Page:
She then collaborated with a long-time professional friend, Bob Blakely, to research and write a paper identifying 12 new future scenarios and 12 new security paradigms and then she “just kept going down the rabbit hole”.
“My parallel expertise in digital identity has become more relevant as cybersecurity breaches attack data payloads and companies are looking to use more secure digital identity and data security technology. I am currently the co-chair of the W3C Credentials Community Group, which helps to develop new technology standards for increased data protection.”
The portrayal of the future
Vescent said she feels very lucky to be able to write and produce several video scenarios about the future, which whet her ambitions for producing a full docuseries about the future.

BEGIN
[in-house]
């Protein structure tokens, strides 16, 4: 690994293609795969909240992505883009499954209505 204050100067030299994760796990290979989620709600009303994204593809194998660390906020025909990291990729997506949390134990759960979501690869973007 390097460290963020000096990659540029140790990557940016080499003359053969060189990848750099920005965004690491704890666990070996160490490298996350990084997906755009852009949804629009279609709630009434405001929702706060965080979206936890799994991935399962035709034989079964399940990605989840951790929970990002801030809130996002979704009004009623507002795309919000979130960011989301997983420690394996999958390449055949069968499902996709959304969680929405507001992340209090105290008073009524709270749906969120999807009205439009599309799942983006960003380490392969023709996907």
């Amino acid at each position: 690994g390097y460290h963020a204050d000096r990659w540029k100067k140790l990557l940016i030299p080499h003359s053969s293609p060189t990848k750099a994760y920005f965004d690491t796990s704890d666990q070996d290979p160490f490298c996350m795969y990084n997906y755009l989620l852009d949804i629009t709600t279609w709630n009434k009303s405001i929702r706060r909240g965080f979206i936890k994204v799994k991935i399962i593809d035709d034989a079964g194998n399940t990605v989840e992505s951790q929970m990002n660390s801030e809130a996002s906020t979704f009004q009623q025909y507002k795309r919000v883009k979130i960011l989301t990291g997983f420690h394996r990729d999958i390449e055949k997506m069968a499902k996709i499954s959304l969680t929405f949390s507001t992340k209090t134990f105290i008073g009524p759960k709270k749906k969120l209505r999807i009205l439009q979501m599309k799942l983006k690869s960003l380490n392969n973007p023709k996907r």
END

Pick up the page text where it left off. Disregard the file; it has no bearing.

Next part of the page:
“A few years ago, I tried to get a series about the Future of Money off the ground. However, Hollywood is a hard place to break into if you don’t know the right people.” For now, she said her dreams of having her own future-focused docuseries is still a work in progress.
“It’s always hard for me to watch documentaries done by outsiders on a topic when they don’t always interview the right people or get the right experts, in my opinion, not to mention when the experts they interview on camera lack diversity,” she said.
“One reason I wanted to produce my own stuff is to counteract the typical dystopian view of the future. The future is a friendly place that is inclusive for everyone, not just what the media decides to portray. I have always tried to show a diverse, friendly, positive vision of the future in my scenarios. I am proud that my video scenarios include lots of women and POC actors,” she said.